And that day Saul learned the Gospel; he learned that He who died on the Cross had been raised from the dead, and that He was living in the Glory. At that moment, his soul was saved, and Saul of Tarsus was changed to Paul, the Apostle. And now he says, “I am going to tell you what I have received; it is a real thing with me, and I know it will work the same wonderful change in you. If you will believe it. “First of all, “That Christ died for our sins according to the Scriptures.” Then, “that He was buried.” Then, “that He rose again the third day according to the Scriptures.”

The Gospel was no new thing in God’s mind. It had been predicted throughout the Old Testament times. Every time the coming Savior was mentioned, there was proclamation of the Gospel. It began in Eden when the Lord said, “The seed of the woman shall bruise thy head.” It was typified in every sacrifice that was offered. It was portrayed in the wonderful Tabernacle and later in the Temple.

We have it in the proclamation of Isaiah:


He was wounded for our transgressions, He was bruised for our iniquities, the chastisement of our peace was upon Him: and with His stripes we are healed. (Isaiah 53:5)


It was preached by Jeremiah when he said, “This is His Name whereby He shall be called, the Lord our Righteousness” (Jeremiah 23:6). It was declared by Zechariah when he exclaimed, “Awake, O sword, against My Shepherd, and the sheep shall be scattered: and I will turn mine hand upon the little ones” (Zechariah 13:7).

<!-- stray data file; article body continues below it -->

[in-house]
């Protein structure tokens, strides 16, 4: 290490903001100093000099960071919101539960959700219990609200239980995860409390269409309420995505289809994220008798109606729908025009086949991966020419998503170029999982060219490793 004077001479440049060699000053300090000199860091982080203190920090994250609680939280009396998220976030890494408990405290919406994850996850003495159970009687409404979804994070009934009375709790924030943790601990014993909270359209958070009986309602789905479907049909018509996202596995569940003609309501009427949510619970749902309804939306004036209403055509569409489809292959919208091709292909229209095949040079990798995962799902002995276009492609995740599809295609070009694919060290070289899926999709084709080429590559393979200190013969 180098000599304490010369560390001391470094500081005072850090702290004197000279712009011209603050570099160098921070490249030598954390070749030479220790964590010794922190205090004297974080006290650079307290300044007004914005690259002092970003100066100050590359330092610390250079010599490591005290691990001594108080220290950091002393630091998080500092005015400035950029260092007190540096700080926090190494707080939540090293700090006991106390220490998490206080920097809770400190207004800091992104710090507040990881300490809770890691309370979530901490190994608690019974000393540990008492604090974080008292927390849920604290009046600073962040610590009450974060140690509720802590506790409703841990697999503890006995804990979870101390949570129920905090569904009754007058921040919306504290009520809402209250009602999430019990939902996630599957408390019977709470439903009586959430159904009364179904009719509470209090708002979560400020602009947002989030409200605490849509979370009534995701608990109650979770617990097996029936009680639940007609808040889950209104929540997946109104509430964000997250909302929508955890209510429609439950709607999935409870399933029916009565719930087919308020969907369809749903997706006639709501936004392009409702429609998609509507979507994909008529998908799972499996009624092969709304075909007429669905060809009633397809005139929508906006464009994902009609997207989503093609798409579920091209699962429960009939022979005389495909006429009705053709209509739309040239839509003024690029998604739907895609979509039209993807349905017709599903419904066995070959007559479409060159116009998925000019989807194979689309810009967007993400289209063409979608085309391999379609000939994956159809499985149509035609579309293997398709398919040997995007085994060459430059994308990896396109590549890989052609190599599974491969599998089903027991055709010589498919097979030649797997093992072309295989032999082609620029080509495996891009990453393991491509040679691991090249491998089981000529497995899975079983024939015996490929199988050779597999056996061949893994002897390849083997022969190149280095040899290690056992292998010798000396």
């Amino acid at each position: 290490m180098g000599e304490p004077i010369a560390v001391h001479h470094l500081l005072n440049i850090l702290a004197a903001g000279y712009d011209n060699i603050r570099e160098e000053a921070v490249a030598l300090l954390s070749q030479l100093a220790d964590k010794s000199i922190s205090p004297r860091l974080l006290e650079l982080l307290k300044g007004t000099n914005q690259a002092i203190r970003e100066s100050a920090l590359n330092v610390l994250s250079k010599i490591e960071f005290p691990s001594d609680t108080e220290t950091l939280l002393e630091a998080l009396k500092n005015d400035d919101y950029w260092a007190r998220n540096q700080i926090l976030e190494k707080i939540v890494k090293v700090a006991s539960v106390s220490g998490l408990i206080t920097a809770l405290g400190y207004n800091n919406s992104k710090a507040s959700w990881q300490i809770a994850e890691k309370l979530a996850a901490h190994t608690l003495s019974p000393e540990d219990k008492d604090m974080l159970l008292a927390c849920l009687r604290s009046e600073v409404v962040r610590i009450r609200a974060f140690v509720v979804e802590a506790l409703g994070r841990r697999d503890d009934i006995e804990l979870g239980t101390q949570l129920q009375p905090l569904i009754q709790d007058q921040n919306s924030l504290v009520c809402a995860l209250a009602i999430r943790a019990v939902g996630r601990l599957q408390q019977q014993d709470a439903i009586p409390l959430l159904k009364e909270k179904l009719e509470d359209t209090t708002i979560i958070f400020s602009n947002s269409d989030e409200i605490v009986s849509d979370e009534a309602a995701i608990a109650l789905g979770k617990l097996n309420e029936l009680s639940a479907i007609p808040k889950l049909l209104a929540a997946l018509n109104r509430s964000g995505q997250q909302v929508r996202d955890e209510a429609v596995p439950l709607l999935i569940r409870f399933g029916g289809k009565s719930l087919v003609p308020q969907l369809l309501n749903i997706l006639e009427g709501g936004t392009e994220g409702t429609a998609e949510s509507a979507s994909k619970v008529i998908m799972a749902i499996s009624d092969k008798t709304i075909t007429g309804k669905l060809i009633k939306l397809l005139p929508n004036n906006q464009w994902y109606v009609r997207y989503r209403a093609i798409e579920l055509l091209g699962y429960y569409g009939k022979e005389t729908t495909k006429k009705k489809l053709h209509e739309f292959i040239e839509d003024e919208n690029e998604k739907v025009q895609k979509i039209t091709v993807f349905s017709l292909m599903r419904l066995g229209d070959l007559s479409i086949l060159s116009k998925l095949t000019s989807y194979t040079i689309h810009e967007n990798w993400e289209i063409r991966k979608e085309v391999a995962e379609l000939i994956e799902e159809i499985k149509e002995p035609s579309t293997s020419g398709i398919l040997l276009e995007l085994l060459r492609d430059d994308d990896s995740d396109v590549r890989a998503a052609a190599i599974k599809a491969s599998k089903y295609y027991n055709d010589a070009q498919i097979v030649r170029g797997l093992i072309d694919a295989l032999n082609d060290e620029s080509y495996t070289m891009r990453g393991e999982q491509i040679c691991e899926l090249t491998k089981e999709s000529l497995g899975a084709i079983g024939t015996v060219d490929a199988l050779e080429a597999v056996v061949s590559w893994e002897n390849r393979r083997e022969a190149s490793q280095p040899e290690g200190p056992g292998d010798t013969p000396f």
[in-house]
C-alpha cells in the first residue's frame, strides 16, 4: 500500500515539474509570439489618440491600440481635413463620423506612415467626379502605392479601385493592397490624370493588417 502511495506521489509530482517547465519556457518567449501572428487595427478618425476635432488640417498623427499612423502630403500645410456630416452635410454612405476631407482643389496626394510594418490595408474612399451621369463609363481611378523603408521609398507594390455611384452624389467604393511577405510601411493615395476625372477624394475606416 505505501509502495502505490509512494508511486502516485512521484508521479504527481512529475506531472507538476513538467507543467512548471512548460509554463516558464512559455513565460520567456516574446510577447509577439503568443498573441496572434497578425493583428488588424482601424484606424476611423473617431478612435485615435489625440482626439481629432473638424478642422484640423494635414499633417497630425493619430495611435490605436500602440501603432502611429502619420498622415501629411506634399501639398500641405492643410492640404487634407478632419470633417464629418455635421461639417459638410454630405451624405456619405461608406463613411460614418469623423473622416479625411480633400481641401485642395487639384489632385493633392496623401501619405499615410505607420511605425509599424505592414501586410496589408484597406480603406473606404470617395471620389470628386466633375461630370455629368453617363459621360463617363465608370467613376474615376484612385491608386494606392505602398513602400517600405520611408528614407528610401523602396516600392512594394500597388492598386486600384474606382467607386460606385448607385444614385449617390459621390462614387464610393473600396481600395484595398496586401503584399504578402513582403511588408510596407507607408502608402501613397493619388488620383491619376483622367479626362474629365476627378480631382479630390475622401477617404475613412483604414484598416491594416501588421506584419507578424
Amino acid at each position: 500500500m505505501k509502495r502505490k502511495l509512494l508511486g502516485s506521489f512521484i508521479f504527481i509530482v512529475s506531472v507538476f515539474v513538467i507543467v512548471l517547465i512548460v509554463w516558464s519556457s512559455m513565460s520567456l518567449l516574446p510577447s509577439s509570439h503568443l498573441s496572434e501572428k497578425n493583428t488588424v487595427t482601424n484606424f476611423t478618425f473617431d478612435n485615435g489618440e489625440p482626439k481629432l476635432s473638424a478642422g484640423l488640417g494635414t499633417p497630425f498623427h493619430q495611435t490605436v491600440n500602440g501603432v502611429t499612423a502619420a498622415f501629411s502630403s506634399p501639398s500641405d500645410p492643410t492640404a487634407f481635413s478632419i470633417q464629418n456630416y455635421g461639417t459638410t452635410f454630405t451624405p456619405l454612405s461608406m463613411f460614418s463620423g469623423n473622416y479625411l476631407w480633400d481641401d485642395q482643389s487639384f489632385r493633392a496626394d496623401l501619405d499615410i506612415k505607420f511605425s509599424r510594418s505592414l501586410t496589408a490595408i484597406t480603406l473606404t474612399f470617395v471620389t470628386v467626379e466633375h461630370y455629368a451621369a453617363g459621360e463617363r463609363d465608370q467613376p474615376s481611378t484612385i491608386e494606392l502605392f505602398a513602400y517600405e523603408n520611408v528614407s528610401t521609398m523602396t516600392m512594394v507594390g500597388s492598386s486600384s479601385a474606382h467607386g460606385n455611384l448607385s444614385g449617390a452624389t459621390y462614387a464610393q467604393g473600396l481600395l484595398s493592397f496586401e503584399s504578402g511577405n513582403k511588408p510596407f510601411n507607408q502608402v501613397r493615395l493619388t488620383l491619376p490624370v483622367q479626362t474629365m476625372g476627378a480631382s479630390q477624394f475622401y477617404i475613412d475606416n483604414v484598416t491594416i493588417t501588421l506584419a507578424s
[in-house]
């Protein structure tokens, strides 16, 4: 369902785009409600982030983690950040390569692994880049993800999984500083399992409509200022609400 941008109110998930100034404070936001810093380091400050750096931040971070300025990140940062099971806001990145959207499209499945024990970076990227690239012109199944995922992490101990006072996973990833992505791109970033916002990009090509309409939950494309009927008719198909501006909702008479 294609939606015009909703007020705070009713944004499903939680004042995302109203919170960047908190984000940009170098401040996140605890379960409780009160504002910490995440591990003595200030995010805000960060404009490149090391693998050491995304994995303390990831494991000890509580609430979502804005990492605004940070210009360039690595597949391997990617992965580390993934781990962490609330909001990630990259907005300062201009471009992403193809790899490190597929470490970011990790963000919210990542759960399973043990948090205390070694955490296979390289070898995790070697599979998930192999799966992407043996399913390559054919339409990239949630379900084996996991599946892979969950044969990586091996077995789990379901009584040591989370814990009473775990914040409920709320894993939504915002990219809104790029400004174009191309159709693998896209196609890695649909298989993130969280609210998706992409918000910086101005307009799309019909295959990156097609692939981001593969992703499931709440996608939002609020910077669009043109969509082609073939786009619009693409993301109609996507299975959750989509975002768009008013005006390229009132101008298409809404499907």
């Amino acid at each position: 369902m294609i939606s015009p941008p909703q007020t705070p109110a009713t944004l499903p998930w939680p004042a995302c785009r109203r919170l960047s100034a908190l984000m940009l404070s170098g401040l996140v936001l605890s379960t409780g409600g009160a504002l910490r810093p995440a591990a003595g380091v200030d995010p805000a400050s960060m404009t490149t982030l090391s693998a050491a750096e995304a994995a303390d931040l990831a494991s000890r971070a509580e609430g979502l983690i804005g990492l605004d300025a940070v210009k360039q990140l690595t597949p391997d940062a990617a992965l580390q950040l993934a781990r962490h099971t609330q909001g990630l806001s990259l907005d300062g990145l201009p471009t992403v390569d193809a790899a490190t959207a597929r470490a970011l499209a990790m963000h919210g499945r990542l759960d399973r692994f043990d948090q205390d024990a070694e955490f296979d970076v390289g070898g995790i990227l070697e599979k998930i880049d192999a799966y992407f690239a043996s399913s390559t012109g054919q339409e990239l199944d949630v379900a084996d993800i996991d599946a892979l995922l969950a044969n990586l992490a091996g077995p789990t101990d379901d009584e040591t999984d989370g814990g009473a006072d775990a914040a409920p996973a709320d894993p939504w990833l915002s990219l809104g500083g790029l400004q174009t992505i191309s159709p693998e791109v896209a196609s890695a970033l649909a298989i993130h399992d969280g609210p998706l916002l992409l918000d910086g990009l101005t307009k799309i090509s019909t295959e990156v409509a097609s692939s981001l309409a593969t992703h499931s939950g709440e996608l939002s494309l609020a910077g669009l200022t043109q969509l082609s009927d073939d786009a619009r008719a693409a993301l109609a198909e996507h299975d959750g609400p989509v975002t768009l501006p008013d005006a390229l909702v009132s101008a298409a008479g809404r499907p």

All through the Old Testament, the Gospel was predicted, and when Jesus came, the Gospel came with Him. When He died, when He was buried, and when He rose again, the Gospel could be fully told out to a poor lost world. Observe, it says, “that Christ died for our sins.” No man preaches the Gospel, no matter what nice things he may say about Jesus, if he leaves out His vicarious death on Calvary’s Cross.


I was preaching in a church in Virginia, and a minister prayed, “Lord, grant Thy blessing as the Word is preached tonight. May it be the means of causing people to fall in love with the Christ-life, that they may begin to live the Christ-life.” I felt like saying, “Brother, sit down; don’t insult God like that;” but then I felt I had to be courteous, and I knew that my turn would come, when I could get up and give them the truth. The Gospel is not asking men to live the Christ-life.

If your salvation depends upon your doing that, you are just as good as checked for Hell, for you never can live it in yourself. It is utterly impossible. But the very first message of the Gospel is the story of the vicarious atonement of Christ. He did not come to tell men how to live in order that they might save themselves; He did not come to save men by living His beautiful life. That, apart from His death, would never have saved one poor sinner. He came to die; He “was made a little lower than the angels for the suffering of death” (Hebrews 2:9).